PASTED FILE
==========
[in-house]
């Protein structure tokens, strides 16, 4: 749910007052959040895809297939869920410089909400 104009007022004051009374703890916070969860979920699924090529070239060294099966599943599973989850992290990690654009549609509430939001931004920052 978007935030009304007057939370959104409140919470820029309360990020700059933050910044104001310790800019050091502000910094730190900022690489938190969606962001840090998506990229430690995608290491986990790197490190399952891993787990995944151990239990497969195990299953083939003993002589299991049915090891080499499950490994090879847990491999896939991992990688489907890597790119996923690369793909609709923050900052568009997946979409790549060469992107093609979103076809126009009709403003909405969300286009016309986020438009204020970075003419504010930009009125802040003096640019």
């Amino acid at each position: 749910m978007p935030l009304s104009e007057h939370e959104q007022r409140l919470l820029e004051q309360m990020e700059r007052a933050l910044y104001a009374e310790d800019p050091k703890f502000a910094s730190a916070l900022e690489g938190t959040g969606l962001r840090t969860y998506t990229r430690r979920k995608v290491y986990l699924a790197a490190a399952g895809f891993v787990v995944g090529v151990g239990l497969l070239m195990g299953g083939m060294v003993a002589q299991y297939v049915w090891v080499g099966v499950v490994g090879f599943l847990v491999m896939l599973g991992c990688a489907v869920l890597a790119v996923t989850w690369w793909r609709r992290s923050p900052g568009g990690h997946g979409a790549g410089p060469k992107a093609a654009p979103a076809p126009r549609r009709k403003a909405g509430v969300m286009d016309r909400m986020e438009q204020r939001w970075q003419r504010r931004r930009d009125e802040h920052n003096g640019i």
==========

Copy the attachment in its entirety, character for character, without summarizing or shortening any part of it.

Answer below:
[in-house]
């Protein structure tokens, strides 16, 4: 749910007052959040895809297939869920410089909400 104009007022004051009374703890916070969860979920699924090529070239060294099966599943599973989850992290990690654009549609509430939001931004920052 978007935030009304007057939370959104409140919470820029309360990020700059933050910044104001310790800019050091502000910094730190900022690489938190969606962001840090998506990229430690995608290491986990790197490190399952891993787990995944151990239990497969195990299953083939003993002589299991049915090891080499499950490994090879847990491999896939991992990688489907890597790119996923690369793909609709923050900052568009997946979409790549060469992107093609979103076809126009009709403003909405969300286009016309986020438009204020970075003419504010930009009125802040003096640019």
């Amino acid at each position: 749910m978007p935030l009304s104009e007057h939370e959104q007022r409140l919470l820029e004051q309360m990020e700059r007052a933050l910044y104001a009374e310790d800019p050091k703890f502000a910094s730190a916070l900022e690489g938190t959040g969606l962001r840090t969860y998506t990229r430690r979920k995608v290491y986990l699924a790197a490190a399952g895809f891993v787990v995944g090529v151990g239990l497969l070239m195990g299953g083939m060294v003993a002589q299991y297939v049915w090891v080499g099966v499950v490994g090879f599943l847990v491999m896939l599973g991992c990688a489907v869920l890597a790119v996923t989850w690369w793909r609709r992290s923050p900052g568009g990690h997946g979409a790549g410089p060469k992107a093609a654009p979103a076809p126009r549609r009709k403003a909405g509430v969300m286009d016309r909400m986020e438009q204020r939001w970075q003419r504010r931004r930009d009125e802040h920052n003096g640019i």